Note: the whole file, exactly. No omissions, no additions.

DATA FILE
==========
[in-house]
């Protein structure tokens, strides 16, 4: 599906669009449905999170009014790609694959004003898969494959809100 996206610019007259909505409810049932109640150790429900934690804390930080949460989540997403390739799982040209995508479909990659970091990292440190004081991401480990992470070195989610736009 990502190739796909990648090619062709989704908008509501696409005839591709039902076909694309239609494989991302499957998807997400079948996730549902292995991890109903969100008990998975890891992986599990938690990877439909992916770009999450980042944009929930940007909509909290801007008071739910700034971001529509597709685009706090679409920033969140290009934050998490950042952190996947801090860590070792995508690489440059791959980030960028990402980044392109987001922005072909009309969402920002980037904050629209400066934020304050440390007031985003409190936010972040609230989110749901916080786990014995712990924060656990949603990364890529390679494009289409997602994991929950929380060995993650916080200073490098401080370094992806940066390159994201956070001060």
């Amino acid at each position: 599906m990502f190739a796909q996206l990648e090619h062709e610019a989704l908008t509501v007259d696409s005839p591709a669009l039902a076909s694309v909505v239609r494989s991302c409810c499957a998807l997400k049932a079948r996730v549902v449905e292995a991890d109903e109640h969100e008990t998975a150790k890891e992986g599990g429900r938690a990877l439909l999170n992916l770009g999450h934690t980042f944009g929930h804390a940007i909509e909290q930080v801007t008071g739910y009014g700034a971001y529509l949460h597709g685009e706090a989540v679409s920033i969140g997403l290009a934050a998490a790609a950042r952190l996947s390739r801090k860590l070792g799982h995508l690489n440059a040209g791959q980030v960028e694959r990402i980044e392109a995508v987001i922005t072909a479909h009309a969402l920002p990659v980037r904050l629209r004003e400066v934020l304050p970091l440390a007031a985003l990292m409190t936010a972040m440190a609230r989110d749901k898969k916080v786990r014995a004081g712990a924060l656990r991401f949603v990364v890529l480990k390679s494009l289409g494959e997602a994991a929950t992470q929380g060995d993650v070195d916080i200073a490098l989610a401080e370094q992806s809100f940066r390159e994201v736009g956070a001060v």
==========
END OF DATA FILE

[in-house]
């Protein structure tokens, strides 16, 4: 599906669009449905999170009014790609694959004003898969494959809100 996206610019007259909505409810049932109640150790429900934690804390930080949460989540997403390739799982040209995508479909990659970091990292440190004081991401480990992470070195989610736009 990502190739796909990648090619062709989704908008509501696409005839591709039902076909694309239609494989991302499957998807997400079948996730549902292995991890109903969100008990998975890891992986599990938690990877439909992916770009999450980042944009929930940007909509909290801007008071739910700034971001529509597709685009706090679409920033969140290009934050998490950042952190996947801090860590070792995508690489440059791959980030960028990402980044392109987001922005072909009309969402920002980037904050629209400066934020304050440390007031985003409190936010972040609230989110749901916080786990014995712990924060656990949603990364890529390679494009289409997602994991929950929380060995993650916080200073490098401080370094992806940066390159994201956070001060």
């Amino acid at each position: 599906m990502f190739a796909q996206l990648e090619h062709e610019a989704l908008t509501v007259d696409s005839p591709a669009l039902a076909s694309v909505v239609r494989s991302c409810c499957a998807l997400k049932a079948r996730v549902v449905e292995a991890d109903e109640h969100e008990t998975a150790k890891e992986g599990g429900r938690a990877l439909l999170n992916l770009g999450h934690t980042f944009g929930h804390a940007i909509e909290q930080v801007t008071g739910y009014g700034a971001y529509l949460h597709g685009e706090a989540v679409s920033i969140g997403l290009a934050a998490a790609a950042r952190l996947s390739r801090k860590l070792g799982h995508l690489n440059a040209g791959q980030v960028e694959r990402i980044e392109a995508v987001i922005t072909a479909h009309a969402l920002p990659v980037r904050l629209r004003e400066v934020l304050p970091l440390a007031a985003l990292m409190t936010a972040m440190a609230r989110d749901k898969k916080v786990r014995a004081g712990a924060l656990r991401f949603v990364v890529l480990k390679s494009l289409g494959e997602a994991a929950t992470q929380g060995d993650v070195d916080i200073a490098l989610a401080e370094q992806s809100f940066r390159e994201v736009g956070a001060v």